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Read/Post Comments (13) | Recommend This Article (6)

Comments from our Foolish Readers

Help us keep this a respectfully Foolish area! This is a place for our readers to discuss, debate, and learn more about the Foolish investing topic you read about above. Help us keep it clean and safe. If you believe a comment is abusive or otherwise violates our Fool's Rules, please report it via the Report this Comment Report this Comment icon found on every comment.

  • Report this Comment On February 19, 2014, at 3:28 PM, Matt84 wrote:

    This will certainly set a precdent for other companies to go this route.

  • Report this Comment On February 19, 2014, at 4:26 PM, SugarBear wrote:

    It's past time for WWE to make it's product more affordable. Cable and satellite companies have been making money hand over fist for years. I couldn't care less if they lose money. **grumpy cat voice** Good!

  • Report this Comment On February 19, 2014, at 4:40 PM, richczelaz wrote:

    can anyone tell me exactly what gaming systems I would need to watch the wwe network on television?

    is there any other way to watch on tv besides a gaming system?

    thank you

  • Report this Comment On February 19, 2014, at 5:06 PM, LazyCapitalist wrote:


    When the network launches, you can watch it in your PC/Mac, iPhone, iPad, Apple TV (I believe they mentioned somewhere that the Apple TV was a launch device), Android devices, Amazon Kindle Fire, Roku, PS3, PS4, and Xbox 360.

    Soon after the launch, you'll also be able to watch the network on certain smart TVs, the Xbox One, and other devices.

  • Report this Comment On February 19, 2014, at 5:16 PM, kauer426 wrote:

    this is the smartest thing WWE has ever go with there new tag line WHATS GOOD FOR would have to crazy not to sign up your getting $600.00 worth of PPV for only $120.00 split in 2 payments,plus all the old content of wwe,wcw,ecw and they have a bunch of new shows as well.AS there movie making gets bigger bet they ad those as well for your 9.99 a month.

  • Report this Comment On February 19, 2014, at 6:13 PM, MrValentine118 wrote:

    man i love being the voice that points out the obvious lol. well were in the era that doesnt need tv anymore because

    1: its easyer to get all the good movies and shows online

    2: most of the younger people 16 - early 30's dont watch tv anymore they are on computers throughout the day

    3: plus companies like wwe making their own network with all their stuff online would make more money then the traditional tv dish or ppv way

    i dont see this stopping anytime soon

  • Report this Comment On February 19, 2014, at 6:55 PM, EindVanDagen wrote:

    I think this is great for the WWE. As a long time wrestling fan, I can tell you that, at best, I was buying 2-3 PPVs a year. While that may add up to be $180-ish a year, WWE was only seeing $90 of that. However, for each PPV, I had a group of friends over to watch, so the company was getting maybe $30 a year per viewer in my household. Now, all of us have stated we're signing up for the WWE Network. That's $120 a year per viewer in my household.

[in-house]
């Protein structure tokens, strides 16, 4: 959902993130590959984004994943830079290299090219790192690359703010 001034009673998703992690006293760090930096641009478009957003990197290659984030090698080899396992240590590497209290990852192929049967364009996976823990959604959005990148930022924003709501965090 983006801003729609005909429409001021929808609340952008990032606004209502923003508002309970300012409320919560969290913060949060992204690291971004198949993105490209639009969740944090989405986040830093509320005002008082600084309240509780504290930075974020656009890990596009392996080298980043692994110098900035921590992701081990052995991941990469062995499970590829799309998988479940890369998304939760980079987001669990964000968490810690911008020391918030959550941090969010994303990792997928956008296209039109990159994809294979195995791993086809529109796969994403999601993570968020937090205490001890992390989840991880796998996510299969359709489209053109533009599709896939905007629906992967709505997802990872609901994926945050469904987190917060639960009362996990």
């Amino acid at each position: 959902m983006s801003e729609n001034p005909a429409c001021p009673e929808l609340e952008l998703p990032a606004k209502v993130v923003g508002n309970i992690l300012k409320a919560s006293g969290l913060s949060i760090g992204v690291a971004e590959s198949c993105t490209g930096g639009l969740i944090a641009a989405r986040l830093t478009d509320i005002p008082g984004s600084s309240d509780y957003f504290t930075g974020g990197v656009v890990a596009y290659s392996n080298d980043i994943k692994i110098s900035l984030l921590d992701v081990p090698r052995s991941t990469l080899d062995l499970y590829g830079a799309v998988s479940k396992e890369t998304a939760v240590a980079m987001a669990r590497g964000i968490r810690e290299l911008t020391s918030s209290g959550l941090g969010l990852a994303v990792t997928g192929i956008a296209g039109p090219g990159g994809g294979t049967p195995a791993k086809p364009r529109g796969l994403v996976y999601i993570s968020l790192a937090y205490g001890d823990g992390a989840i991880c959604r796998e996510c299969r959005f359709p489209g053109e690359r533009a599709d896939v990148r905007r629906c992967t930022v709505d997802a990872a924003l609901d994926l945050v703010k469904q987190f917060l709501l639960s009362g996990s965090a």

If this works, I would love to see more channels go this route. I have cable now, but only watch a handful of stations. If I could just pick the channels I wanted and pay a monthly fee for them, that would be amazing.

  • Report this Comment On February 19, 2014, at 8:18 PM, bluegrass10 wrote:

    the cable companies will respond with data caps on broadband internet. No more unlimited internet no more wwe network

  • Report this Comment On February 19, 2014, at 8:21 PM, bluegrass10 wrote:

    data caps are coming. Bet your ass cable will try to dismantle unlimited internet because it fuels things the wwe network etc..

  • Report this Comment On February 20, 2014, at 8:52 PM, bobc74 wrote:

    Also sounds like a great time for those fans who are obsessed with this "sport" to find a new hobby. Just think of all the money they'll be saving!

  • Report this Comment On February 20, 2014, at 10:16 PM, rhadagast wrote:

    Uhuh. What kind of neanderthals watch the WWE anyway? And why should it matter. Let them go the way of the do-do.

  • Report this Comment On February 21, 2014, at 12:16 PM, awyckoff wrote:

    If these companies (Dish, DirecTV, Comcast) were serious about maintaining their end of profits from WWE, the common sense approach would be to try to find a way to offer the WWE Network to their customers.

  • Report this Comment On February 23, 2014, at 7:13 PM, brittokj wrote:

    Lets be honest here. Cable companies are not going to go against the WWE. Thats too dangerous of a risk. In order to be able to watch not just WWE; but HBOGO, and HULU... you need to have your internet bandwidth upgraded to a bigger package. Think about how many WWE Network subscribers are going to end up paying at least 130.00 a month for streaming channels. On Hughes net; you can only watch 2 hours of streaming TV with the middle package for 99.99. WWE is going to turn away customers to their products buy not offering a discounted rate to other customers.

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Daniel B. Kline

Daniel B. Kline is an accomplished writer and editor who has worked for the Microsoft's Finance app and The Boston Globe, where he wrote for the paper and ran the business desk. His latest book "Worst Ideas Ever" (Skyhorse) can be purchased at bookstores everywhere.